The situation is even worse for federal scientists because whistleblower protection laws have not specifically addressed situations where federal scientists expose attempts to distort or suppress federal research or technical information.

Of the nearly 3,400 federal scientists working across nine federal agencies who responded to UCS questionnaires over the past three years, more than 1,400 federal scientists said they feared retaliation for discussing their agencies' mission-driven work.

Example. When Dr. David Ross, a lead FDA medical reviewer for the antibiotic Ketek, raised concerns about the drug's safety, agency management discouraged and muzzled him. The agency approved the antibiotic, Ross told the House of Representatives, "knowing that it could kill people from liver damage and that tens of millions of people would be exposed to it; despite FDA knowing that the drug maker submitted fabricated data; and despite knowing that Ketek is not better than other antibiotics and may not work."

"I tried to work through the system," Ross recently told the Washington Post.  But he found himself marginalized in the FDA, and he knew that the federal court that hears all whistleblower cases--the Federal Circuit Court of Appeals--nearly always rules against the whistleblower. "Because of the court's impossibly high standard, I was left with fewer rights than a criminal," he said. "I did not even bother asking for whistleblower status, because it would have been like painting a target on my back."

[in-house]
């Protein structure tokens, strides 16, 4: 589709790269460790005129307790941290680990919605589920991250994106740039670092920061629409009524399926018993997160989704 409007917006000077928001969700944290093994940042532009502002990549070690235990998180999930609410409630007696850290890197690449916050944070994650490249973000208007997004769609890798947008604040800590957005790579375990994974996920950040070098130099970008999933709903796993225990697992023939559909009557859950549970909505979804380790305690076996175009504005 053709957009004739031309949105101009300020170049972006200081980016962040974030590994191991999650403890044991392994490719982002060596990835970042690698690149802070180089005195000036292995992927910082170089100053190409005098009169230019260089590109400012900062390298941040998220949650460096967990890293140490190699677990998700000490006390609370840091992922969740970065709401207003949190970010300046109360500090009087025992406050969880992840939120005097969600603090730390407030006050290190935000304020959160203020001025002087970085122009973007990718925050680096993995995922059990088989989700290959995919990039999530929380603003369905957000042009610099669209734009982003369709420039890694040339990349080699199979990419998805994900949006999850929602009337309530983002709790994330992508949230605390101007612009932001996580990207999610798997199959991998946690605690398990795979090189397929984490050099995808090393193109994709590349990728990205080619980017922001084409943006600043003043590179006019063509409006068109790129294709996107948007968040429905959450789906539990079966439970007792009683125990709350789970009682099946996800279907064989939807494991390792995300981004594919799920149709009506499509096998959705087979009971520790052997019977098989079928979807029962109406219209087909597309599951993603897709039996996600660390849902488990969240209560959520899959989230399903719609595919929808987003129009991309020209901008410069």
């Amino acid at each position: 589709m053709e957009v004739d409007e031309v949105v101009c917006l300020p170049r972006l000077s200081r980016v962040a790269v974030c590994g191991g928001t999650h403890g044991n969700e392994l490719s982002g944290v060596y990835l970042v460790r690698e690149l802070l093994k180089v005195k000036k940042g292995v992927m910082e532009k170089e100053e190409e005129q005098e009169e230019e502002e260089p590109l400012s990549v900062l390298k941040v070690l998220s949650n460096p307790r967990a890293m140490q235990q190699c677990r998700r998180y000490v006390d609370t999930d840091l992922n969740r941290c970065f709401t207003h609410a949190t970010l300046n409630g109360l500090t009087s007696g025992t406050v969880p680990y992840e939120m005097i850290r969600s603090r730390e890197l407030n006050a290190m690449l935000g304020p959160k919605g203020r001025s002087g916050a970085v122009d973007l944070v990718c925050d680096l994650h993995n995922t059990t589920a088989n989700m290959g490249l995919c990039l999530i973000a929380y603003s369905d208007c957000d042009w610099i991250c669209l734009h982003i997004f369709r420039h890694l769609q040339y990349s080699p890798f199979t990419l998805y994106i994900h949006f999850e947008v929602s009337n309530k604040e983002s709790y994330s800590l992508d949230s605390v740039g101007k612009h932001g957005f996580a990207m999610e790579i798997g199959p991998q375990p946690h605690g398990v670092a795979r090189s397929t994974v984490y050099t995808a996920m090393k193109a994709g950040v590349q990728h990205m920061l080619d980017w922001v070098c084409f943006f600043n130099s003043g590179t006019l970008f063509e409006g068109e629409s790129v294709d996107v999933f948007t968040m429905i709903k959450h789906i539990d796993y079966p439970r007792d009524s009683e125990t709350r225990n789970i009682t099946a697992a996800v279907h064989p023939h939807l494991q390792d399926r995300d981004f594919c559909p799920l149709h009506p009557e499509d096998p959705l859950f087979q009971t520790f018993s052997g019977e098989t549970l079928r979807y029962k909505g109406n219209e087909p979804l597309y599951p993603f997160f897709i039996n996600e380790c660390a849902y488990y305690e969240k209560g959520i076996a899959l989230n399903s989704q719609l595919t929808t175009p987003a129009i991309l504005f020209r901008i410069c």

Dr. Ross was so angered by the FDA's actions that he left the agency. In 2007, the FDA withdrew its approval for Ketek to treat acute bacterial sinusitis and acute chronic bronchitis.

Solutions. Stronger whistleblower rights should be combined with strong executive leadership to support the ability of federal workers to tell the truth and expose waste, fraud and abuse without fear of retaliation. 

  • The president should issue a strong statement calling on Congress to complete its work on federal whistleblower protection legislation this year.
  • To combat the perception that federal scientists are particularly under the gun, the president should make it clear that scientists who report efforts to alter or suppress federal research or technical information will be protected.
  • The president should send a message to all agency heads clearly stating that federal whistleblowers should not be punished for protecting taxpayers and public health and safety. This message should also make clear that federal scientists, when they report efforts to alter or suppress federal research or technical data, are whistleblowers who must be protected from retaliation.

Regulatory Reform

Problem. Federal regulatory agencies are mandated by Congress to protect the public health and safety on issues ranging from air pollution to nuclear power to food safety. To fulfill these mandates and create effective policies, agency decision makers must have access to the very best scientific information. Changes to the regulatory process have opened the door to political interference in agency science and upended the checks and balances that make our regulatory system work.